MSF tuberculosis clinical trial finds shorter, more effective, and safer treatment

An MSF doctor in India looks at an X-ray of a lung.

India 2021 © Atul Loke/MSF

New results show a much shorter treatment regimen for drug-resistant TB is superior to current options

NEW YORK/LONDON, OCTOBER 20, 2021—A new all-oral, six-month treatment regimen is safer and more effective at treating rifampicin-resistant tuberculosis (RR-TB) than the current options, according to results from TB PRACTECAL, the first-ever multi-country, randomized, controlled clinical trial of this regimen, announced Doctors Without Borders/Médecins Sans Frontières (MSF) today during the 52nd Union World Conference on Lung Health.

These results signal the start of a new chapter for people with drug-resistant (DR-TB) who currently face lengthy and ineffective treatment regimens of up to 20 months that can include painful injections and up to 20 pills a day that can cause severe side effects.

“When we embarked on this journey, patients with DR-TB around the world were facing lengthy, ineffective, and grueling treatment that disrupted their lives,” said Bern-Thomas Nyang’wa, MSF medical director and chief investigator of the trial. “Patients were telling us how hard it was to adhere to treatment, but little progress was being made to find kinder treatments because diseases most prevalent in low- and middle-income countries don’t attract pharmaceutical investment. So we were compelled to pursue new treatment options ourselves. These results will give patients, their families, and health care workers worldwide hope for the future of DR-TB treatment.”

MSF intends to publish the trial results in full in a peer-reviewed journal later this year. The international medical humanitarian organization is also sharing the data with the World Health Organization (WHO) ahead of the WHO DR-TB treatment guideline review with the hope of influencing national DR-TB guidelines and improving the treatments that the approximately 500,000 people who fall sick each year with multidrug-resistant TB (MDR-TB) are given.

Launched in January 2017, TB PRACTECAL tested a six-month regimen of bedaquiline, pretomanid, linezolid, and moxifloxacin (BPaLM), against the locally accepted standard of care. The trial enrolled 552 patients aged 15 years and older, of which 301 were included in these results. The trial took place in seven sites across Belarus, South Africa, and Uzbekistan.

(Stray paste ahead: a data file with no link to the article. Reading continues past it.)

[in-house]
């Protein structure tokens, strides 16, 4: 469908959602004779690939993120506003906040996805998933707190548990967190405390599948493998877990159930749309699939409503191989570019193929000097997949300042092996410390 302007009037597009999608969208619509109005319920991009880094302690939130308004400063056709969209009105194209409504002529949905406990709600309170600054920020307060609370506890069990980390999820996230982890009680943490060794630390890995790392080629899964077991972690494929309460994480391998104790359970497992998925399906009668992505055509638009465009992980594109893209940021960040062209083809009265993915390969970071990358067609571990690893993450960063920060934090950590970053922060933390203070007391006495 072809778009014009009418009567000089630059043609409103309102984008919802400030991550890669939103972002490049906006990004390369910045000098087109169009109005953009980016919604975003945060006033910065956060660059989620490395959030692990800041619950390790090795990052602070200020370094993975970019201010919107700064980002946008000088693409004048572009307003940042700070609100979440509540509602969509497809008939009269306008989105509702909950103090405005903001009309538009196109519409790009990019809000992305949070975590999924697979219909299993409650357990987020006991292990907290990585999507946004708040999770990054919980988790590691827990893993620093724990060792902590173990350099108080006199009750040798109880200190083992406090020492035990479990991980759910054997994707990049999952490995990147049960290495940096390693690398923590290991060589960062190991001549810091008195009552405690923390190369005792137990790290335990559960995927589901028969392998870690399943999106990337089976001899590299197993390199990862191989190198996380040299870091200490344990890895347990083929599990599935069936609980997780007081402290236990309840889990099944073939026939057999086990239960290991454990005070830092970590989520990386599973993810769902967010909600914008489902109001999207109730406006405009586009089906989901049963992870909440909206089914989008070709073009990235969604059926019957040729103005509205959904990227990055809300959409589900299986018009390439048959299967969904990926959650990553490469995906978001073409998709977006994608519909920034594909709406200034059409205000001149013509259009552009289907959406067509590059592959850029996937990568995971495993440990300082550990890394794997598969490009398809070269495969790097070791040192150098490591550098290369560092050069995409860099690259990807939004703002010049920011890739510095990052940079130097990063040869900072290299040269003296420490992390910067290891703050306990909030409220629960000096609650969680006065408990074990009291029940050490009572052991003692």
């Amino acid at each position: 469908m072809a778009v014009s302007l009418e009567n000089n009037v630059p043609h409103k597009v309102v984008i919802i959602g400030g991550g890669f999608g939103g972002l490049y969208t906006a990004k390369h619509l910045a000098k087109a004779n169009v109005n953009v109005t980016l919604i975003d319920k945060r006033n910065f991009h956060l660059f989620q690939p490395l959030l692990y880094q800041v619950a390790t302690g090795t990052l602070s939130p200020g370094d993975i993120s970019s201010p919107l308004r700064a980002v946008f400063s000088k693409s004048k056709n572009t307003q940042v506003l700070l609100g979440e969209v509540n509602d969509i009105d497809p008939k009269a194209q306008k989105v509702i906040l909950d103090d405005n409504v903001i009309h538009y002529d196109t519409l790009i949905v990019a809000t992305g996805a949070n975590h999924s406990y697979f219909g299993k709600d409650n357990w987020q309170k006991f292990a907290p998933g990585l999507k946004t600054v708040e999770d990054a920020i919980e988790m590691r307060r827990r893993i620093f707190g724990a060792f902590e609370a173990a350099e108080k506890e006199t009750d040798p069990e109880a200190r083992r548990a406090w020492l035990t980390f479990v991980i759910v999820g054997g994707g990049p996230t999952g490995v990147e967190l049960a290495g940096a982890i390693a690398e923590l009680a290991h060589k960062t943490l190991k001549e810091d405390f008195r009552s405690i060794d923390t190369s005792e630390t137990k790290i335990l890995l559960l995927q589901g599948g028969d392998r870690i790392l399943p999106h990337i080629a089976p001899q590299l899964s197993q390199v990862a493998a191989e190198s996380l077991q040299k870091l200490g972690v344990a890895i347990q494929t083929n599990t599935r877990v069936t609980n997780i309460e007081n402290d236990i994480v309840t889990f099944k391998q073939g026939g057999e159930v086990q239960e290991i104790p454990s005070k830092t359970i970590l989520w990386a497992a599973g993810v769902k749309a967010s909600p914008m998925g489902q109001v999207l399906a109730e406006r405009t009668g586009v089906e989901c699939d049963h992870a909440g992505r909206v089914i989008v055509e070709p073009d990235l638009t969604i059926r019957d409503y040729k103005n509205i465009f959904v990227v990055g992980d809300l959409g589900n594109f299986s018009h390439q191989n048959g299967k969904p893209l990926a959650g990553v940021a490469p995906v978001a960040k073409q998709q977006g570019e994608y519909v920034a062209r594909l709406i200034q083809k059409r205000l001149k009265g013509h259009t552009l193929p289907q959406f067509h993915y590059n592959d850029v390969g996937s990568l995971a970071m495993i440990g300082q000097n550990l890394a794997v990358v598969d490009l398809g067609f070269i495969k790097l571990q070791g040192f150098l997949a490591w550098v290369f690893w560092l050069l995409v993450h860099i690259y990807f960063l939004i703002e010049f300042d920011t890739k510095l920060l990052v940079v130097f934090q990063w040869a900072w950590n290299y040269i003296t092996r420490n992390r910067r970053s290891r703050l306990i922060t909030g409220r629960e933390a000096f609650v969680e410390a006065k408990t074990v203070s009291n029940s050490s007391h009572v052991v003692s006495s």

The phase II/III clinical trial found that the new shorter treatment regimen was very effective against RR-TB; 89 percent of patients in the BPaLM group were cured, compared to 52 percent in the standard of care group. Four patients died from TB or treatment side effects in the control group, while there were no deaths among patients on the new regimen. Additionally, trial results showed that the new drugs lead to a significantly lower rate of major side effects, with 80 percent of patients avoiding any major side effects compared to 40 percent in the control group.

“[The shorter treatment] would mean a lot as I think when you are on treatment, some parts of your life feel like they are put on hold,” said Awande Ndlovu, who was enrolled in the trial at the THINK Hillcrest Clinical Trial Unit in South Africa. “Before [the trial] gave me hope, I couldn’t even see the slightest glimpse of recovering from MDR-TB.”

MSF and its TB PRACTECAL partners continue to provide care and check-ups for patients who are finishing their treatment in the trial, with the last patient follow-up scheduled for summer 2022.

MSF hopes these results will serve as a major contribution to the growing body of evidence for global treatment recommendations to be updated to include a short, effective, and safe treatment regimen. Ultimately, MSF believes these results prove that a change in clinical practice is now due. Additionally, MSF plans to work closely with National TB Programs, Ministries of Health, and other key stakeholders to ensure that this treatment is available as soon as possible to patients.

“MSF is committed to providing TB care and advocating for effective and affordable treatments,” said Dr. Christos Christou, MSF international president. “Last year, our teams helped 13,800 people start on TB treatment, including 2,100 with DR-TB. As one of the largest non-governmental providers of TB treatment worldwide, we are excited about what these results will mean for those with MDR-TB. We’d like to extend our huge thanks to the staff and patients who have been so committed to this trial. Thanks to every one of them, we have new evidence for drastically shorter, effective, safer, and kinder treatments that the TB community have long waited for.”

MSF is one of the largest non-governmental providers of TB treatment worldwide. In 2020, MSF started 13,800 people on TB treatment, including 2,100 with DR-TB. The TB PRACTECAL trial complements the endTB clinical trial, also sponsored by MSF, which aims to provide additional high-quality evidence on shorter, all-oral regimens.